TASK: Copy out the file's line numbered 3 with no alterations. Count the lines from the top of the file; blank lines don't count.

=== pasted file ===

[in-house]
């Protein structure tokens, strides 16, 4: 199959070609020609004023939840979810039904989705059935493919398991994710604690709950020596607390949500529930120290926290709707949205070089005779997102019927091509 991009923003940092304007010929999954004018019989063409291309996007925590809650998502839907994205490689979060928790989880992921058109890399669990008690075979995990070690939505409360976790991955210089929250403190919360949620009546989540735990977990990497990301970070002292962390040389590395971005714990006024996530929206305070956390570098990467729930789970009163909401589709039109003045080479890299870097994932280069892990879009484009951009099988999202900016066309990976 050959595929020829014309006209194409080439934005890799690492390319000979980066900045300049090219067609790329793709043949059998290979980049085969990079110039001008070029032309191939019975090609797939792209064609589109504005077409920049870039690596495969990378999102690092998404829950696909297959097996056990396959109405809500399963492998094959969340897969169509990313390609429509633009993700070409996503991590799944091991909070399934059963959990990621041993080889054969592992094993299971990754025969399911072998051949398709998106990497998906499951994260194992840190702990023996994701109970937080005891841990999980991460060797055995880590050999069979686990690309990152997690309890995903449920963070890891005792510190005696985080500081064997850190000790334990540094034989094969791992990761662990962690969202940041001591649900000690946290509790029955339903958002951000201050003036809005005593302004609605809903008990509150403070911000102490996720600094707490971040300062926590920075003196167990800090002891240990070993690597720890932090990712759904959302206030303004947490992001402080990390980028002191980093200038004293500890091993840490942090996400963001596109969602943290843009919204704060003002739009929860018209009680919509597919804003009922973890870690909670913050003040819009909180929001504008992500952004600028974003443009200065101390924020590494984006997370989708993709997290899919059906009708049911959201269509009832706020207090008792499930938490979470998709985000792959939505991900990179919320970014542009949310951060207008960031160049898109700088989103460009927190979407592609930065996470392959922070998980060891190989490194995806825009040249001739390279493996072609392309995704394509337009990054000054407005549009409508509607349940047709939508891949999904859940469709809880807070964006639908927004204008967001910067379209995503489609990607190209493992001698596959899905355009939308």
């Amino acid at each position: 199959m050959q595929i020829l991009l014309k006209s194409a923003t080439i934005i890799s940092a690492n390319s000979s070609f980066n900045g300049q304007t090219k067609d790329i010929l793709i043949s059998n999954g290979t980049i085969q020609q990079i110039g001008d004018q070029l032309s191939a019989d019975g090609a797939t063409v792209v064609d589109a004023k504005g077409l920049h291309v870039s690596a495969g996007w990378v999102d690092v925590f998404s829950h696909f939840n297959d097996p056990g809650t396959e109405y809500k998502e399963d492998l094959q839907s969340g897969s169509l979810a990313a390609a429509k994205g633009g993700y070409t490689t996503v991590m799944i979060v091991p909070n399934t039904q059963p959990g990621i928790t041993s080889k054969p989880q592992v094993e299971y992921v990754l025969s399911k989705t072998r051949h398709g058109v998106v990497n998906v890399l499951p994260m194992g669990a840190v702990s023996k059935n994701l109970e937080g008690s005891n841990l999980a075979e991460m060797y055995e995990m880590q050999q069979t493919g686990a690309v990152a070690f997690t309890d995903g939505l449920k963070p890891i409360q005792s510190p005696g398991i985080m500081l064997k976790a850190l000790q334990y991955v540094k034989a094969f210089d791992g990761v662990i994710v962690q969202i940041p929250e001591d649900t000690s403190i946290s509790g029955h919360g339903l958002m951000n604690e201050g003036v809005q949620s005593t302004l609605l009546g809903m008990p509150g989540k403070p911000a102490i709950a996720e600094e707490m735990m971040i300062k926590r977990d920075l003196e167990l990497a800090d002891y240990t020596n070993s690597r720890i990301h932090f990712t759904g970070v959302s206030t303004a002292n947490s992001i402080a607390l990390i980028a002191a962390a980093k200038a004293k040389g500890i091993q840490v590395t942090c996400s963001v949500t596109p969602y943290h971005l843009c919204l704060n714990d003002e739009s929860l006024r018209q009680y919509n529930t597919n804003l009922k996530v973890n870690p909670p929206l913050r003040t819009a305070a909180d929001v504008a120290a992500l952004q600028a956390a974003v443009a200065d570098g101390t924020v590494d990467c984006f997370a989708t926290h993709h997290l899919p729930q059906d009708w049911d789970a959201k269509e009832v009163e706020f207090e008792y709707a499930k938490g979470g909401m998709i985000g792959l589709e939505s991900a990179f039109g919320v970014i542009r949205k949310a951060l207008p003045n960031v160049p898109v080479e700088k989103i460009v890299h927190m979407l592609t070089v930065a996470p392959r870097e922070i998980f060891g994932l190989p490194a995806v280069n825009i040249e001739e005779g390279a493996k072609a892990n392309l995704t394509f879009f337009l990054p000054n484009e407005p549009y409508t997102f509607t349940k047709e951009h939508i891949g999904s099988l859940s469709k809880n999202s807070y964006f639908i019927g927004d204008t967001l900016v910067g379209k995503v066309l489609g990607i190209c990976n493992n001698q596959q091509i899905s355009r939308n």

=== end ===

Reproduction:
């Amino acid at each position: 199959m050959q595929i020829l991009l014309k006209s194409a923003t080439i934005i890799s940092a690492n390319s000979s070609f980066n900045g300049q304007t090219k067609d790329i010929l793709i043949s059998n999954g290979t980049i085969q020609q990079i110039g001008d004018q070029l032309s191939a019989d019975g090609a797939t063409v792209v064609d589109a004023k504005g077409l920049h291309v870039s690596a495969g996007w990378v999102d690092v925590f998404s829950h696909f939840n297959d097996p056990g809650t396959e109405y809500k998502e399963d492998l094959q839907s969340g897969s169509l979810a990313a390609a429509k994205g633009g993700y070409t490689t996503v991590m799944i979060v091991p909070n399934t039904q059963p959990g990621i928790t041993s080889k054969p989880q592992v094993e299971y992921v990754l025969s399911k989705t072998r051949h398709g058109v998106v990497n998906v890399l499951p994260m194992g669990a840190v702990s023996k059935n994701l109970e937080g008690s005891n841990l999980a075979e991460m060797y055995e995990m880590q050999q069979t493919g686990a690309v990152a070690f997690t309890d995903g939505l449920k963070p890891i409360q005792s510190p005696g398991i985080m500081l064997k976790a850190l000790q334990y991955v540094k034989a094969f210089d791992g990761v662990i994710v962690q969202i940041p929250e001591d649900t000690s403190i946290s509790g029955h919360g339903l958002m951000n604690e201050g003036v809005q949620s005593t302004l609605l009546g809903m008990p509150g989540k403070p911000a102490i709950a996720e600094e707490m735990m971040i300062k926590r977990d920075l003196e167990l990497a800090d002891y240990t020596n070993s690597r720890i990301h932090f990712t759904g970070v959302s206030t303004a002292n947490s992001i402080a607390l990390i980028a002191a962390a980093k200038a004293k040389g500890i091993q840490v590395t942090c996400s963001v949500t596109p969602y943290h971005l843009c919204l704060n714990d003002e739009s929860l006024r018209q009680y919509n529930t597919n804003l009922k996530v973890n870690p909670p929206l913050r003040t819009a305070a909180d929001v504008a120290a992500l952004q600028a956390a974003v443009a200065d570098g101390t924020v590494d990467c984006f997370a989708t926290h993709h997290l899919p729930q059906d009708w049911d789970a959201k269509e009832v009163e706020f207090e008792y709707a499930k938490g979470g909401m998709i985000g792959l589709e939505s991900a990179f039109g919320v970014i542009r949205k949310a951060l207008p003045n960031v160049p898109v080479e700088k989103i460009v890299h927190m979407l592609t070089v930065a996470p392959r870097e922070i998980f060891g994932l190989p490194a995806v280069n825009i040249e001739e005779g390279a493996k072609a892990n392309l995704t394509f879009f337009l990054p000054n484009e407005p549009y409508t997102f509607t349940k047709e951009h939508i891949g999904s099988l859940s469709k809880n999202s807070y964006f639908i019927g927004d204008t967001l900016v910067g379209k995503v066309l489609g990607i190209c990976n493992n001698q596959q091509i899905s355009r939308n």